I have read some articles about oleaginous yeasts isolation but I haven't found a research which explains that these yeasts are isolated from fermented cacao beans. Is that possible to oleaginous yeast to be found in fermented cacao beans? What are the factors?
I am trying to perform a biofilm assay using the yeast Cryptococcus neoformans but in the protocol I found they use Dulbecco’s modified Eagle media (DMEM) which, I do not have. I have been trying to find the composition but has been impossible so far. Is this broth rich or minimal media? Which kind of media can I use instead? Thanks in advance!
Has anyone faced contamination from media containing Yeast Extract and Tryptone while working with SDS-Gel of proteins from a culture supernatant? If yes, what were the molecular weight of the bands and any idea about the nature of the protein showing on gels?
I would like to perform some microscopy experiments on yeast zygots.
Unfortunetly zygots are clumping together which is not ideal condition for my experiment.
I tried to add 0.1% of Tween80 with vortexing and I also tried in a sonication bath.
Is there any way to avoid yeast zygots clumping?
Hello! I am looking for a yeast-2-hybrid kit to buy for testing protein-protein interaction. By kit I mean something that comes with the vectors, the controls as well as the yeast strains. I have been using the LexA and ACT2.2 vectors and L40 yeast strain but since I'm facing some issues with the system, I was planning to buy a similar kit from a trusted source/company. I want to mention that I'm not doing library screens but just want to test protein-protein interactions between different proteins.
This is our first time handling this Caco-2 cell line. We thawed the vial that we had, and the cells had been growing slowly. There was a week when there was confusion with the medium used, and they were around 5 days without any supplements at all and no antibiotics. After those days, when we analyzed the cells there were these small fragments around in the culture, could this be yeast contamination or could it be cell debris? And is there a solution to this problem?
I am working with yeast lipids. After LCMS-IT-TOF and MS-dial analysis I got the list of lipids. i need to know which of these lipids belong to yeast. I was looking for a database that can help determine list of yeast lipids. I found yeast metabolome database , I guess that might not be the appropriate one.
Hello! I am currently working on analyzing the genome of a yeast, Blastobotrys adeninivorans, for metabolic pathway work. I have found a complete genome sequence of the yeast here:
BUT, all the methods for auto-annotation, such as KEGG and TIGRfams, need an amino acid sequence rather than a genome. So, does anyone know of a software or method for translating eukaryotic genomes into their amino acid sequence? or for annotating eukaryotic genomes from their base pair sequences? thank you so much!!
For bioethanol production brewers yeast is used. But which commercial yeast is preferred for higher productivity?
Zymo sell kits for yeast plasmid isolation, however I have read that you can basically just digest the yeast cell wall separately (with zymolyase treatment), then just use a Qiagen miniprep (for E. Coli) for the next steps. Was wondering if anyone had any experience using either, and if there is much difference between both approaches as they both seem to use zymolyase + alkaline lysis.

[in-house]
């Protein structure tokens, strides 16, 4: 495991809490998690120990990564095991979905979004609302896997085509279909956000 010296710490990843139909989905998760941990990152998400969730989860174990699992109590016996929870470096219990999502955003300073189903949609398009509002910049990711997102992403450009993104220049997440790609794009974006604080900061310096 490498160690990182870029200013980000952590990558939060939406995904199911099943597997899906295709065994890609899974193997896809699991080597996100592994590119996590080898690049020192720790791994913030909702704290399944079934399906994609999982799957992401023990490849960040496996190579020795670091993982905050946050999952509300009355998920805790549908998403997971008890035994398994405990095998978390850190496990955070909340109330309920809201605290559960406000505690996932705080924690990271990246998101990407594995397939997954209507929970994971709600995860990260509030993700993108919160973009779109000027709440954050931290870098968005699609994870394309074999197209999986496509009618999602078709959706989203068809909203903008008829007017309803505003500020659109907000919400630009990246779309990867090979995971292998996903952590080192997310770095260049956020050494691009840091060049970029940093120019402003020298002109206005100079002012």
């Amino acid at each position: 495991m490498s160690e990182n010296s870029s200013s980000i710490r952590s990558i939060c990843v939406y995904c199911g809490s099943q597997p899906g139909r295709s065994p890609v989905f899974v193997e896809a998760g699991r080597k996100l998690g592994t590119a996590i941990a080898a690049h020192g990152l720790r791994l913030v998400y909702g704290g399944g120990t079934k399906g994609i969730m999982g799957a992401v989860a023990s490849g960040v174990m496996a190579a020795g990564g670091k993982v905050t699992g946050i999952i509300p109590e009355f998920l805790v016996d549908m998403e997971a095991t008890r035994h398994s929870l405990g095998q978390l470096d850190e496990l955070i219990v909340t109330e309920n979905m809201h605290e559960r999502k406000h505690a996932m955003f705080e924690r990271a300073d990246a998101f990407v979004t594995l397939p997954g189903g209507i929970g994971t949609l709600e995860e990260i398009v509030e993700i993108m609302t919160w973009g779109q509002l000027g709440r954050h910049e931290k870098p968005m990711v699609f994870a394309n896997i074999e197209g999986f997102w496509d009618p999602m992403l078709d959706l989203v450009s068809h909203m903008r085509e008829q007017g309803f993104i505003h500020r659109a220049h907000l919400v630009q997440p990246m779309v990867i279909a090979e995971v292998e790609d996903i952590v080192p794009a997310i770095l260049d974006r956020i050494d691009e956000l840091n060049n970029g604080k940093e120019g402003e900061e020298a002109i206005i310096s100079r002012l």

I am writing this post as I don't have any prior knowledge in Protein Biochemistry and Structural Biology. I am trying to express a sub-cellular membrane protein in Pichia pastoris (strain SMD1163 his4). I have two constructs which have N-terminal and C-terminal EGFP tagged along with the protein. I have transformed the Pichia with the two constructs (linearized) and after induction with methanol, I have failed to express the protein in small volume/large volume cultures. I have following queries and any leads would be appreciated:
1. What might have gone wrong that the protein is not getting expressed?
2. Would it help to try a different strain of Pichia Pastoris (it seems Pichia is a very robust yeast which produces huge quantities of recombinant protein)
3. Can anyone have a look at the plasmid map of the constructs and suggest if I am missing something in it which is preventing its expression?
Any other ideas or ways that one can pursue to get the protein expressed would be highly appreciated.
Hello, I made deletion of a gene in the yeast Pichia Pastoris, by the assembly method, which includes a recombinant plasmid with resistance to kanamycin and G418, for the selection of mutants. Now I have the resistant mutated strains but I would like to remove the resistance genes from them. Does anyone know of a method?
Thanks ; )
Hello, I am trying to replicate the knockout of the cytoplasmic catalase production gene CTT1 as done in this paper:
I use the same primers for homology to the genome, but instead of using the NEO gene I amplify the KanR selection gene from the yeast toolkit (pYTK077):
I have tried selection of both 200mg/L and 500mg/L G418 YPD agar plates, in both cases a lawn grows, and colony PCR shows that the CTT1 gene remains perfectly intact with no G418.
If you have any experience with this sort of problem I would be grateful for any help/solutions/advice.
I have been looking into best Reference gene in Saccahromyces cerevisae (yeast) for Gene expression study RT-PCR especially to study along side URA3 gene as my gene of interest however literature have several. please input your thoughts on it?
I'm doing a yeast display experiment and have been sorting yeast cells (S. cerevisiae) with a BioRad cell sorter.
In the later rounds I've started getting contaminants on the plates. Some plates do not have any contaminants at all. In other instances it's quite possible that the contaminant is being passaged along with the sorted cells (although I'm gating a double positive population...)
The colonies have a raised margin and in some instances a "button" in the middle. The attached pics have a 200 ul pipette tip for scale; there are also some typical S. cerevisiae colonies visible in the images.
Plates: synthetic complete - trp, dextrose, pen-strep. ~2 weeks old and stored at 4C.
Growth: 2 days at 30C. Incubator is also used for E. coli plates.
Yeast strain: S. cerevisiae BJ5465
Plasmid: gal promoter so there should be no cell surface display of the DARPin library.